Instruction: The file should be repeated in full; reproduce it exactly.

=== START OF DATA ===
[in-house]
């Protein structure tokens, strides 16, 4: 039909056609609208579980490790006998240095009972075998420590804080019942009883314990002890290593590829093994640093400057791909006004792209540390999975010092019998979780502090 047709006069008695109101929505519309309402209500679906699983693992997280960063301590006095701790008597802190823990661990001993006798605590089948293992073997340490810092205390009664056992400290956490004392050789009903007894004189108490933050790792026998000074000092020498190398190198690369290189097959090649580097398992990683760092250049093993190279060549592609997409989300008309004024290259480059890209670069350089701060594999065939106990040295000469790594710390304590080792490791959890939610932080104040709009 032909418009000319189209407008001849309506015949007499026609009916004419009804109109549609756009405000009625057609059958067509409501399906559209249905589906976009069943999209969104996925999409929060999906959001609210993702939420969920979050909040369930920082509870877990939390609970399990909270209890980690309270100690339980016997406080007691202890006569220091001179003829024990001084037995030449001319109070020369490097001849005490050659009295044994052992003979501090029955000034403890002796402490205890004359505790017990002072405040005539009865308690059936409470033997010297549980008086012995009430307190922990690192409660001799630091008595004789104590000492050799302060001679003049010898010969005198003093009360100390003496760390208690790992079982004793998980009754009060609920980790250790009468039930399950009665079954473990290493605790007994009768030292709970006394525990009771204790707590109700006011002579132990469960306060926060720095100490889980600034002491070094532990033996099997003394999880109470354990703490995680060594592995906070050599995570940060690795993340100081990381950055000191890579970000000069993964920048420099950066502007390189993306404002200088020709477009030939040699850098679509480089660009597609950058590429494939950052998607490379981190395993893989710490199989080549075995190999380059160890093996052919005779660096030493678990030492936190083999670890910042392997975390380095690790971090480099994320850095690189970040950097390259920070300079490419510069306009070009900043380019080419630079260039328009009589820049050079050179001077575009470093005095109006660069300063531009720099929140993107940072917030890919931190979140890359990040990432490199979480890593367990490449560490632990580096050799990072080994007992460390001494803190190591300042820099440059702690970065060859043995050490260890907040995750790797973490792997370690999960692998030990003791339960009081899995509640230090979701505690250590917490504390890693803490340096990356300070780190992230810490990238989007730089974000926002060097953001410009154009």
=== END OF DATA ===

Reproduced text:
[in-house]
């Protein structure tokens, strides 16, 4: 039909056609609208579980490790006998240095009972075998420590804080019942009883314990002890290593590829093994640093400057791909006004792209540390999975010092019998979780502090 047709006069008695109101929505519309309402209500679906699983693992997280960063301590006095701790008597802190823990661990001993006798605590089948293992073997340490810092205390009664056992400290956490004392050789009903007894004189108490933050790792026998000074000092020498190398190198690369290189097959090649580097398992990683760092250049093993190279060549592609997409989300008309004024290259480059890209670069350089701060594999065939106990040295000469790594710390304590080792490791959890939610932080104040709009 032909418009000319189209407008001849309506015949007499026609009916004419009804109109549609756009405000009625057609059958067509409501399906559209249905589906976009069943999209969104996925999409929060999906959001609210993702939420969920979050909040369930920082509870877990939390609970399990909270209890980690309270100690339980016997406080007691202890006569220091001179003829024990001084037995030449001319109070020369490097001849005490050659009295044994052992003979501090029955000034403890002796402490205890004359505790017990002072405040005539009865308690059936409470033997010297549980008086012995009430307190922990690192409660001799630091008595004789104590000492050799302060001679003049010898010969005198003093009360100390003496760390208690790992079982004793998980009754009060609920980790250790009468039930399950009665079954473990290493605790007994009768030292709970006394525990009771204790707590109700006011002579132990469960306060926060720095100490889980600034002491070094532990033996099997003394999880109470354990703490995680060594592995906070050599995570940060690795993340100081990381950055000191890579970000000069993964920048420099950066502007390189993306404002200088020709477009030939040699850098679509480089660009597609950058590429494939950052998607490379981190395993893989710490199989080549075995190999380059160890093996052919005779660096030493678990030492936190083999670890910042392997975390380095690790971090480099994320850095690189970040950097390259920070300079490419510069306009070009900043380019080419630079260039328009009589820049050079050179001077575009470093005095109006660069300063531009720099929140993107940072917030890919931190979140890359990040990432490199979480890593367990490449560490632990580096050799990072080994007992460390001494803190190591300042820099440059702690970065060859043995050490260890907040995750790797973490792997370690999960692998030990003791339960009081899995509640230090979701505690250590917490504390890693803490340096990356300070780190992230810490990238989007730089974000926002060097953001410009154009």